In photography, the traditional place for women is in front of the lens. Visit a modern photography tradeshow like Photokina in Cologne, and most of the visitors you see swarming past are male, with their photography gadgets slung round their necks; whilst the models posing at each booth waiting for you to take their picture on new, state-of-the-art cameras, are predominantly young and female. You could say this is a picture of photography convention: as it has always been, and as it still is now.
Look at any advertisement for a new camera, you will usually see the kit beheld by a male hand, with the image of a young woman visible through the lens or emblazoned onto the glass itself, as though the camera were always meant to be a male eye, gazing out onto a world of female subjects.
Photography, whether we like to admit it or not, is by and large a male-dominated arena, where the ‘looking’ is a masculine act, and the subject is feminine, playing the role of ‘looked-at’ and admired mainly for their outward appearance. Photography, then, has been a mirror for conventional gender roles in western society.
What is it like, then, to be a female photographer, to be a woman who has seized hold of an instrument of which she traditionally remains in front, and to use her eye to view the world, rather than use it to throw back a soft, muted glance into the receiving end of a male gaze? It may sound primitive to talk of the female photographer in such a way, but as the photographers of Photo Boite’s 30 UNDER 30 women will undoubtedly profess, resistance – or discrimination, even subtle – can be common even today. We will each have our own stories of how being a woman has hindered, or even unfairly aided, our pursuit of this profession.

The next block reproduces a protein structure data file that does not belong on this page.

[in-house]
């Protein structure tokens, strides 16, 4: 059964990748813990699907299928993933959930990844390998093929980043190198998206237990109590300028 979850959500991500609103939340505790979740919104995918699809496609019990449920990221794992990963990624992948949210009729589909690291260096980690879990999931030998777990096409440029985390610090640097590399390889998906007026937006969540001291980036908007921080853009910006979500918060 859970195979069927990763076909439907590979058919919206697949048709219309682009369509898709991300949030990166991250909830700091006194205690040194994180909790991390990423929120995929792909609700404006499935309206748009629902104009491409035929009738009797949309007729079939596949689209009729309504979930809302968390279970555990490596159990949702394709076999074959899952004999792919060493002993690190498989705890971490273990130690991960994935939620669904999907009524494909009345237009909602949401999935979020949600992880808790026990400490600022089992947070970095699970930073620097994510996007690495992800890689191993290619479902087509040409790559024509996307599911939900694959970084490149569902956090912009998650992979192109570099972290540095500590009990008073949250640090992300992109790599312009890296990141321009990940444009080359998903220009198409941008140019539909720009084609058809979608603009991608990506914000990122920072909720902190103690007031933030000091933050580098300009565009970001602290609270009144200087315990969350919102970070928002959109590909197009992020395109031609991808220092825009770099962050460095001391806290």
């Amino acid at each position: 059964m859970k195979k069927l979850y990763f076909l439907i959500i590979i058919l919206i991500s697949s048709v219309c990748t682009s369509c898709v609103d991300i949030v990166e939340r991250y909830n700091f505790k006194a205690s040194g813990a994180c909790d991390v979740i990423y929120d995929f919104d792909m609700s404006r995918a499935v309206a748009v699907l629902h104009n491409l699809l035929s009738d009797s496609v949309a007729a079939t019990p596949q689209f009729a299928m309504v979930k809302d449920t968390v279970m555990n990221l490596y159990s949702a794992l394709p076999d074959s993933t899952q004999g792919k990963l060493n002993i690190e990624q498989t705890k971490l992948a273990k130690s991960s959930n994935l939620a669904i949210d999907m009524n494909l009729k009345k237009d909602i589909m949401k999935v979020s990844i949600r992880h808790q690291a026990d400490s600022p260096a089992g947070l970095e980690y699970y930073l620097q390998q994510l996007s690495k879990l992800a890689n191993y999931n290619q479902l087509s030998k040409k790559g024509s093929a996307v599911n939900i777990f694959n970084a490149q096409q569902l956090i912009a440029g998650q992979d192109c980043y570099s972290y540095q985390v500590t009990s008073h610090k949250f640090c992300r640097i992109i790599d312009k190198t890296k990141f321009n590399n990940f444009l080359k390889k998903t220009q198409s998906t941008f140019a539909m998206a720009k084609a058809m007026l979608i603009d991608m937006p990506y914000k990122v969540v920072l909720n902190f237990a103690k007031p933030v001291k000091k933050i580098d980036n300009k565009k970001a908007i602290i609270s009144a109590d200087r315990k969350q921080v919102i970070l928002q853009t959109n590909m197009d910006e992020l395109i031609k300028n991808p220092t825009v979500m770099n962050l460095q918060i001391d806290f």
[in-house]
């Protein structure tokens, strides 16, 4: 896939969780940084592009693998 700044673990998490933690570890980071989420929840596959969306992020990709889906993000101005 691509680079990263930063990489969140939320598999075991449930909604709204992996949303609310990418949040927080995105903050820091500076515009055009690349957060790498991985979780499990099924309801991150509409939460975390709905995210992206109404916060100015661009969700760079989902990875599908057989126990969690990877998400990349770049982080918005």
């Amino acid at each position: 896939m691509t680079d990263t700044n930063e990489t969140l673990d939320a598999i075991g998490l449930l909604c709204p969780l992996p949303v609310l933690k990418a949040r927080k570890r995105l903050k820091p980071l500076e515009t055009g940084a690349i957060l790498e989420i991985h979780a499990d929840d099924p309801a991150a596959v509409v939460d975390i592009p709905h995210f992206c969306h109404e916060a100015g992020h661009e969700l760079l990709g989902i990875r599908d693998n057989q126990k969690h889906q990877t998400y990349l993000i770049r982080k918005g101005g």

One might say that looking at the work of 30 female photographers is ‘positive discrimination’, and so it is, to the necessary extent where a focus is placed on the work of women, whether or not you view their work as intrinsically ‘female’ or ‘feminine’ – or simply human. The women here photograph men, women, animals, landscapes, objects – and even themselves, which, in cases where one’s work as a female photographer is questioned, can be even more problematic. Female self-portraiture is a genre unto itself; and with the advent of digital cameras, access to computer processing, and photo-sharing, more and more everyday women have taken up the pursuit of picturing themselves, in images which on one hand perpetuate the notion of the feminised subject, and on the other hand, defy the rules of traditional positioning by pulling the strings to their own visual representation. Whichever work you enjoy most of these women in 30 UNDER 30, see it as you will, but sustain an open mind, take your time in relishing the imagery and bearing in mind the different experiences of every artist involved.